Battery: Cool features, average longevity
Samsung must have packed the Galaxy S10e to the absolute limit with battery power. At 3,100 mAh, the handset's battery eclipses the 3,000-mAh unit inside the Galaxy S9, even though the S9 was a slightly larger phone.
The S10e also charges wirelessly at a quicker rate than any Galaxy before it, thanks to Samsung's new 12W system. However, to get those speeds now, you'll have to pick up Samsung's new $99 Wireless Charger Duo Pad.
Despite the S10e's slight capacity advantage over the S9, the new handset couldn't beat its predecessor in our battery test. The S10e died after 9 hours and 41 minutes of streaming web pages using T-Mobile's LTE network, which is about an hour less than the S9's 10:52, but still better than the Pixel 3’s 8:27. The Galaxy S10 Plus, with its significantly larger 4,100 mAh battery, lasted 12:35, while the Galaxy S10 (powered by a 3,400 mAh battery) held out for 10:19. In other words, don't expect the battery life you get from other S10 models.
However, the S10e can do something most other phones can't — it can wirelessly charge your other devices. Samsung's new Wireless PowerShare feature, found across the S10 lineup, transforms the S10e into a makeshift Qi induction pad, and it's tremendously easy to use. Simply switch it on via the Quick Settings toggles, flip the phone over and rest something on top of it, like Samsung's new Galaxy Buds. And if you're worried about siphoning too much juice from your phone, don't fear; PowerShare automatically turns off once the phone has 30 percent battery left.
Software: Welcome to OneUI
Although Samsung's new Android interface, called OneUI, isn't exclusive to the Galaxy S10 series, the S10e will probably serve as many users' first exposure to the software. And it's quite a striking departure from the look and feel of the software on Samsung's older Galaxy handsets.
OneUI is built atop Android 9 Pie, though aesthetically it shares nothing with Google's design direction. The first thing you notice is the scaling — UI elements on the S10e are large and in your face by default, with big text, an emphasis on squircles and most interactions placed near the bottom of the display on every menu to maximize reachability.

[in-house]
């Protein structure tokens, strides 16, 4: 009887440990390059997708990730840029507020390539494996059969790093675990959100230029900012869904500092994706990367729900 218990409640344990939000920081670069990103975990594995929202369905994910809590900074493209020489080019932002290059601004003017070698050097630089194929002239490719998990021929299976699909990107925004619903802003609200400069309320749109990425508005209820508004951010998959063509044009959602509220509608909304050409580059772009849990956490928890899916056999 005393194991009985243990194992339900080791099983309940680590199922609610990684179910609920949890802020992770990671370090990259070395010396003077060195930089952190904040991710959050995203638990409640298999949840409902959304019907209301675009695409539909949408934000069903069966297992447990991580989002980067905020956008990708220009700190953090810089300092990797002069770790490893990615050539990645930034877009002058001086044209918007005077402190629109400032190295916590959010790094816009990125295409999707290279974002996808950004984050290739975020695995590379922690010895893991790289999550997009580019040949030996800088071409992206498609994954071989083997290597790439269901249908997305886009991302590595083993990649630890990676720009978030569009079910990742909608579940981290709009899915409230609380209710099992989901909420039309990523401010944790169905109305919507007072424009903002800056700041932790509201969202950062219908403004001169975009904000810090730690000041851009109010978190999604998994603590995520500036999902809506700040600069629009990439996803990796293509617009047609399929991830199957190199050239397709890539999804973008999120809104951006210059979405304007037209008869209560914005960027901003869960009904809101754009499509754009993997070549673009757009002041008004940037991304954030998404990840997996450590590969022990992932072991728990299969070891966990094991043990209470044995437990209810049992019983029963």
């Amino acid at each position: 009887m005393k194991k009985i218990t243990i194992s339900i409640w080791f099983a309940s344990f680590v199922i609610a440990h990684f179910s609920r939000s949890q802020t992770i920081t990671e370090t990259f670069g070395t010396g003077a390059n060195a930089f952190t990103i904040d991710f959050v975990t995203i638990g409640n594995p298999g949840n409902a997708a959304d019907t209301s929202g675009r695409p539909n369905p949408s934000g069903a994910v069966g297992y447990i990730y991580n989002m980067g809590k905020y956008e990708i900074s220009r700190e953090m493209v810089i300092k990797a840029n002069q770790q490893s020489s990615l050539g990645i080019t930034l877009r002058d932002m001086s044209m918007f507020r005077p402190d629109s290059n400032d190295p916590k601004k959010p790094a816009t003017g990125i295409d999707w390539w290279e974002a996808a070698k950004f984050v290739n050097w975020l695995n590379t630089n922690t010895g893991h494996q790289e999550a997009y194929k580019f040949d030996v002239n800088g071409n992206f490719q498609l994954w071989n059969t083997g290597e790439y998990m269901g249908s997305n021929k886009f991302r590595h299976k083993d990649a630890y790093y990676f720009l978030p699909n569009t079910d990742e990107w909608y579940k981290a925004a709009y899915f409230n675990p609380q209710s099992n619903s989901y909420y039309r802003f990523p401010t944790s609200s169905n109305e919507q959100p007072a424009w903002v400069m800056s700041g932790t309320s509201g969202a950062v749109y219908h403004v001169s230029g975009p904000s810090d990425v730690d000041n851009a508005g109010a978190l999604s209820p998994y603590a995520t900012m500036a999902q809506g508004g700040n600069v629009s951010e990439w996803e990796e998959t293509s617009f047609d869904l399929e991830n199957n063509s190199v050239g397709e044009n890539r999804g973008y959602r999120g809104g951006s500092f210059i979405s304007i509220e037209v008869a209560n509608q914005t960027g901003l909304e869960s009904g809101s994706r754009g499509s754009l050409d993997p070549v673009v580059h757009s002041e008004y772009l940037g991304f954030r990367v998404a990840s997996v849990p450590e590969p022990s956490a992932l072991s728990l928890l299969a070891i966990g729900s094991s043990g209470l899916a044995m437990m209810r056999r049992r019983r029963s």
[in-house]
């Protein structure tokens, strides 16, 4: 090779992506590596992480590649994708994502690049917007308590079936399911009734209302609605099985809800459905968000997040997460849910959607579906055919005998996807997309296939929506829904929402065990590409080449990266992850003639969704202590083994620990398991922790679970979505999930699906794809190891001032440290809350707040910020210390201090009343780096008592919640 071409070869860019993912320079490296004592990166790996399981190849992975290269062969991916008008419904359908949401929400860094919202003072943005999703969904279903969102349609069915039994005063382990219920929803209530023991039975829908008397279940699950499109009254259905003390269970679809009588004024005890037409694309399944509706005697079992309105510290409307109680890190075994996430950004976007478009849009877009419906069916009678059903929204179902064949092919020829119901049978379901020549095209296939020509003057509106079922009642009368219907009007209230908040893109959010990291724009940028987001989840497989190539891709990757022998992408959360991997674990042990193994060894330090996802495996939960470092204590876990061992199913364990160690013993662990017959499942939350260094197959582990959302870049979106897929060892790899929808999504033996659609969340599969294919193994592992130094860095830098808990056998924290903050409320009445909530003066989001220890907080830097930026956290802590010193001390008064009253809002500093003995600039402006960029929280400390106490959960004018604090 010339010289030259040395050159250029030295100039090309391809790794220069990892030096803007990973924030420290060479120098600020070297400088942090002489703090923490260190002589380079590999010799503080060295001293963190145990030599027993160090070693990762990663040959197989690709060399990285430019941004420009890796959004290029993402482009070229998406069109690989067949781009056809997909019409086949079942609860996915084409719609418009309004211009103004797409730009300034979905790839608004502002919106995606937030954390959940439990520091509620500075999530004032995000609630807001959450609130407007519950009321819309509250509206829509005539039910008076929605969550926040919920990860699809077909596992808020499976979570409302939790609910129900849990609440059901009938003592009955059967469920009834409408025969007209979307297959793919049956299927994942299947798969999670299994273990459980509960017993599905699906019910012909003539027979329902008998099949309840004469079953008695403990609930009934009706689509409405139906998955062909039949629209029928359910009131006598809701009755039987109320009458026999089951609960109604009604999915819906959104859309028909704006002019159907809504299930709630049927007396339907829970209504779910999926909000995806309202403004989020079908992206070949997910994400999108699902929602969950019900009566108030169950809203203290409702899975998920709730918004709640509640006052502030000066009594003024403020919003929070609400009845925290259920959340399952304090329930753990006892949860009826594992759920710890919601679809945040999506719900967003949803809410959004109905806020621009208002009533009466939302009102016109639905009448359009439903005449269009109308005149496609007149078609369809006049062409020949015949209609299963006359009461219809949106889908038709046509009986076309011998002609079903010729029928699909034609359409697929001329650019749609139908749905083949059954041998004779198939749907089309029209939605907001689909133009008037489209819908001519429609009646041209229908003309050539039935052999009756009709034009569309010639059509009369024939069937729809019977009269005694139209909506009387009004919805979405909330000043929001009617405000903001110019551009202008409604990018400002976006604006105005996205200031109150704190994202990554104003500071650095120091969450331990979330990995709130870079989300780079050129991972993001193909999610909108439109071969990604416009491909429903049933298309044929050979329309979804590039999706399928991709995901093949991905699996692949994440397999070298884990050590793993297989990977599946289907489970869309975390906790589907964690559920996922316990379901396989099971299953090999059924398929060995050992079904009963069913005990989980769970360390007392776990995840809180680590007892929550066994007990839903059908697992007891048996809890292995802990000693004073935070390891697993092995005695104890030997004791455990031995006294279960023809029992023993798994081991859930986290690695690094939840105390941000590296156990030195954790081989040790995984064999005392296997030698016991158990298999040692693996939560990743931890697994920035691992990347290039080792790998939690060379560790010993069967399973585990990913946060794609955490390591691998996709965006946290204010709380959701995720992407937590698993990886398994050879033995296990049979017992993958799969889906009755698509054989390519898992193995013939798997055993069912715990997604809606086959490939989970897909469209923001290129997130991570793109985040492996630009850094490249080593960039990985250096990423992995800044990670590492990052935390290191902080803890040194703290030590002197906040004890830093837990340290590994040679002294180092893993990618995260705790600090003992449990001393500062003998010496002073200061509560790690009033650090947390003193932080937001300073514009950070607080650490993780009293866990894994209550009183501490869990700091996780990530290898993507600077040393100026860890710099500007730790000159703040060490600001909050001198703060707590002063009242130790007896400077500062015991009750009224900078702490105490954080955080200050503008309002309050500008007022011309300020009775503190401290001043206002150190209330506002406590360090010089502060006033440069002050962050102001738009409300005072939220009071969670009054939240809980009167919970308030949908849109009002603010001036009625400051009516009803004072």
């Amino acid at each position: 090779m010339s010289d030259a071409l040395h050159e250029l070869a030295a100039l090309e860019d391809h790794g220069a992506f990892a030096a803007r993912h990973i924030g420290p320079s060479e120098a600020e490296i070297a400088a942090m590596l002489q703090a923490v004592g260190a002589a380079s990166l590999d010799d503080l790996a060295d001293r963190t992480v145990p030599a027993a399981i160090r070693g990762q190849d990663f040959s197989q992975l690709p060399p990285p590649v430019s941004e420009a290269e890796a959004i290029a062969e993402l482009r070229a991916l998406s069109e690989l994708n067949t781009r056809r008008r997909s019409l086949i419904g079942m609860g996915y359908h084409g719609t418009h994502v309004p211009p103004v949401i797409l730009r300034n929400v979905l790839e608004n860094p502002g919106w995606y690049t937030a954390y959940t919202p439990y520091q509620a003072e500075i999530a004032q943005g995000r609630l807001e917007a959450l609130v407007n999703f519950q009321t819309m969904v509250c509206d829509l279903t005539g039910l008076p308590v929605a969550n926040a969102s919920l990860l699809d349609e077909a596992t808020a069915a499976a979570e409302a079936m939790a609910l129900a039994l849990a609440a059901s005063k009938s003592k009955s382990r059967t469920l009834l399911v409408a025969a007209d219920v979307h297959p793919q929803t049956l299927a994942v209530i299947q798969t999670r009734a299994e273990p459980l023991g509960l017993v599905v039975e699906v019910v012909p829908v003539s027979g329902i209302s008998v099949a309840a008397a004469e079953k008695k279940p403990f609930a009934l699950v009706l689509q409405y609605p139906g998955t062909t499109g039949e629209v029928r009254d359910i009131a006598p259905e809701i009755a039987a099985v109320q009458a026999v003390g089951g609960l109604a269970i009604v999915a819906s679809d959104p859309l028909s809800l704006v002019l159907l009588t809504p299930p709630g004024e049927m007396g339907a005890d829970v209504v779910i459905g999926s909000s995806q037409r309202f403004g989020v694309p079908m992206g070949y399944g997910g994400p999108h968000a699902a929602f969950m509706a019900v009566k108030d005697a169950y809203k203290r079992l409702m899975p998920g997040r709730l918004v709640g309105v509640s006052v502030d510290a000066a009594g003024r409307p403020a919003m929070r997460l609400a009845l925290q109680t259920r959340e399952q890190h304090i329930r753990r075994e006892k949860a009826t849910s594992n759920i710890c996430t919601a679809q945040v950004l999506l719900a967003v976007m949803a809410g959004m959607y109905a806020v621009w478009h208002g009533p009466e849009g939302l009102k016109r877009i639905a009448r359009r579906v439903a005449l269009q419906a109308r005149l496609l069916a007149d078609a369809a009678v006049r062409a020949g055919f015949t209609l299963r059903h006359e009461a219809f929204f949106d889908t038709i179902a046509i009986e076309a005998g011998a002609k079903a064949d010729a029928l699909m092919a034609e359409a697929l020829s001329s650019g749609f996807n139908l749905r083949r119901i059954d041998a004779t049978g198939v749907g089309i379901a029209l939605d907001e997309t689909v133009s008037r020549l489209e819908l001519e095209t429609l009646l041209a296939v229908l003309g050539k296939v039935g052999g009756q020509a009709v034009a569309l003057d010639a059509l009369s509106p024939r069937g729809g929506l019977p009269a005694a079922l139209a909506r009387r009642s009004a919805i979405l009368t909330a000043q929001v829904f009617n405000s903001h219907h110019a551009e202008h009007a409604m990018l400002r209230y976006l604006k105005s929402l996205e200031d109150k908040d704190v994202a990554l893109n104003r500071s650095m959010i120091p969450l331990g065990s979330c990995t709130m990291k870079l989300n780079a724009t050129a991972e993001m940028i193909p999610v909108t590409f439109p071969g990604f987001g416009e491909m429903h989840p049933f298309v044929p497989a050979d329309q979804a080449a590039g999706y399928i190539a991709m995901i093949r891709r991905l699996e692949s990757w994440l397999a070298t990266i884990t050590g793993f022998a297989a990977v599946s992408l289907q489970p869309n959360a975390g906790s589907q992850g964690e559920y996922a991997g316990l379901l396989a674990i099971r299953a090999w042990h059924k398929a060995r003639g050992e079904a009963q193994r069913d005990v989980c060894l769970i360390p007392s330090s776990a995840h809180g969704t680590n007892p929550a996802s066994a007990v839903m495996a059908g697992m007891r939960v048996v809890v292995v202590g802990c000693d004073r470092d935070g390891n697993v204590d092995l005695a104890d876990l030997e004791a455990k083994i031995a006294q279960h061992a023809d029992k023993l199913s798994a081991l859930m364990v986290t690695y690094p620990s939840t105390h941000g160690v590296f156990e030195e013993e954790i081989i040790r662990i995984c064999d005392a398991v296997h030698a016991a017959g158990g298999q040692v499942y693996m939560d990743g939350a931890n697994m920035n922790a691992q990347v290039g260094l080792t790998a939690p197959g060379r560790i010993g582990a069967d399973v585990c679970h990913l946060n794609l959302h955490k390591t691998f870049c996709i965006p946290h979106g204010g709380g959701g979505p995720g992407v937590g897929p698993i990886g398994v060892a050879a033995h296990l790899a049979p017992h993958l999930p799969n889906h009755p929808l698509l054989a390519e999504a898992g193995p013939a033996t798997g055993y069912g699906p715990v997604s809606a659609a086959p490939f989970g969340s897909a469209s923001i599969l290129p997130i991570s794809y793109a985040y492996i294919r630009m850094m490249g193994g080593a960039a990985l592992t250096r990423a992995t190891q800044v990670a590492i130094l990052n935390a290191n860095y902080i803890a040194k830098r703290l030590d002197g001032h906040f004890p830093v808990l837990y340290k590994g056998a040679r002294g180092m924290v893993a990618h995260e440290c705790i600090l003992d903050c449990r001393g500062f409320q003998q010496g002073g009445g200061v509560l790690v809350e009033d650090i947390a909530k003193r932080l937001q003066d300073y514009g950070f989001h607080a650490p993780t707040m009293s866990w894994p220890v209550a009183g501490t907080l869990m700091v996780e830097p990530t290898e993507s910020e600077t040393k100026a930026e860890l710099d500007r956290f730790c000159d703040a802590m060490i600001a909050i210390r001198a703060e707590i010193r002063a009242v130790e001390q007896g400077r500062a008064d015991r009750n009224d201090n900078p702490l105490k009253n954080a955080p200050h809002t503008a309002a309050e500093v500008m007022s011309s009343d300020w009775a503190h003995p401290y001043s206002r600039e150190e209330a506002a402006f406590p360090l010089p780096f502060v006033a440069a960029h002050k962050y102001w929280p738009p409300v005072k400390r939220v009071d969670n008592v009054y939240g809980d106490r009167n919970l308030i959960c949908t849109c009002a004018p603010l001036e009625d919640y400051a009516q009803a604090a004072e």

As a result, the S10e is easier to navigate with one hand than stock Android or iOS, which is good. But the cutesy icons and large on-screen buttons contained within the handset's tiny screen definitely has me feeling those "my first smartphone" vibes that Tom's Guide Editor-In-Chief Mark Spoonauer referenced in his review of the S10 Plus. It also doesn't help that the Infinity-O camera cutout necessitates a very thick status bar that eats into the display's real estate about as much (or possibly even more) than a notch would.
The S10e is a beautiful piece of tech, and it deserves an interface that feels as futuristic and advanced as its exterior. That said, there are some things I really like about OneUI. Samsung's gesture interface is one of the simplest and cleverest I've encountered yet, as the company has just replaced Android's traditional three-button navigation bar with three zones to swipe up and trigger those same functions. And OneUI's Night Mode is not only a bit more stylish and easier on the eyes, but also saves energy, too.
With the Galaxy S10e, Samsung has produced a cheaper flagship phone that hits most of the same highs as its costlier siblings. You're still getting the same fantastic display, brisk performance, streamlined software and generous specs that make the S10 and S10 Plus great, only without some bells and whistles you don't really need (like the in-display fingerprint sensor).
Still, the S10e isn't perfect. In a pinch I'd turn to the cameras in the Pixel 3, iPhone XS or iPhone XR every time. And those who are really conscious about battery life will likely want to spring for one of the larger variants. But those phones also cost considerably more, and for the S10e's price and size, there's nothing available that touches it. If you're dismayed by Apple's decision to discontinue the iPhone SE, there's never been a better time to switch to Android.
Credit: Tom's Guide